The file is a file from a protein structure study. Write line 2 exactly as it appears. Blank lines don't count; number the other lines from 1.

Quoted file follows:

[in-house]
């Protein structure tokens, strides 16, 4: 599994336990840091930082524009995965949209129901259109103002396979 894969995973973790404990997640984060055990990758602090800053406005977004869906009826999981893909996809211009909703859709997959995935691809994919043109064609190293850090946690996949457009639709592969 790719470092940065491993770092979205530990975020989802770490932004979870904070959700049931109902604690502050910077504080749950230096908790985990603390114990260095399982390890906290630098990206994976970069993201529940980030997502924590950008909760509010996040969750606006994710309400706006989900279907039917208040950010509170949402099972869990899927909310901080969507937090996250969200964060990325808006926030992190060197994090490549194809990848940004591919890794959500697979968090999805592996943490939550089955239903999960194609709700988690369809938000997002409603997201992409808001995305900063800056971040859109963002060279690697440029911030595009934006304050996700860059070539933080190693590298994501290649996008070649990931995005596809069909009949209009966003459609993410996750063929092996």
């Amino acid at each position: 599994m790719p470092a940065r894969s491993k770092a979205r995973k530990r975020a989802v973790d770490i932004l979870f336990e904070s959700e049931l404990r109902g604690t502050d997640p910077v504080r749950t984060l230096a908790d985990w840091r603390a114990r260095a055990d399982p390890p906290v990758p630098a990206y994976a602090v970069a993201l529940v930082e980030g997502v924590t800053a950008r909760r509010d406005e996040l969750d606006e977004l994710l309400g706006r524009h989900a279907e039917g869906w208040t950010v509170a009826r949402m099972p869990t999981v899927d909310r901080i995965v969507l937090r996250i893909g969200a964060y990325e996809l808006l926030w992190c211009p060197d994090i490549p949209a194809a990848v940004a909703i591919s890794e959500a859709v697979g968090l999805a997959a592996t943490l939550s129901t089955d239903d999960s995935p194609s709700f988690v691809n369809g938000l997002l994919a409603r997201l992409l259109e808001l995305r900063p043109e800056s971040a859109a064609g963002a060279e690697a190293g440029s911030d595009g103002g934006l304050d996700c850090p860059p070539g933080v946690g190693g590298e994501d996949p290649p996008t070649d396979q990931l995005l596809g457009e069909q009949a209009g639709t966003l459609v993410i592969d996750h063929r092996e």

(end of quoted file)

């Protein structure tokens, strides 16, 4: 599994336990840091930082524009995965949209129901259109103002396979 894969995973973790404990997640984060055990990758602090800053406005977004869906009826999981893909996809211009909703859709997959995935691809994919043109064609190293850090946690996949457009639709592969 790719470092940065491993770092979205530990975020989802770490932004979870904070959700049931109902604690502050910077504080749950230096908790985990603390114990260095399982390890906290630098990206994976970069993201529940980030997502924590950008909760509010996040969750606006994710309400706006989900279907039917208040950010509170949402099972869990899927909310901080969507937090996250969200964060990325808006926030992190060197994090490549194809990848940004591919890794959500697979968090999805592996943490939550089955239903999960194609709700988690369809938000997002409603997201992409808001995305900063800056971040859109963002060279690697440029911030595009934006304050996700860059070539933080190693590298994501290649996008070649990931995005596809069909009949209009966003459609993410996750063929092996």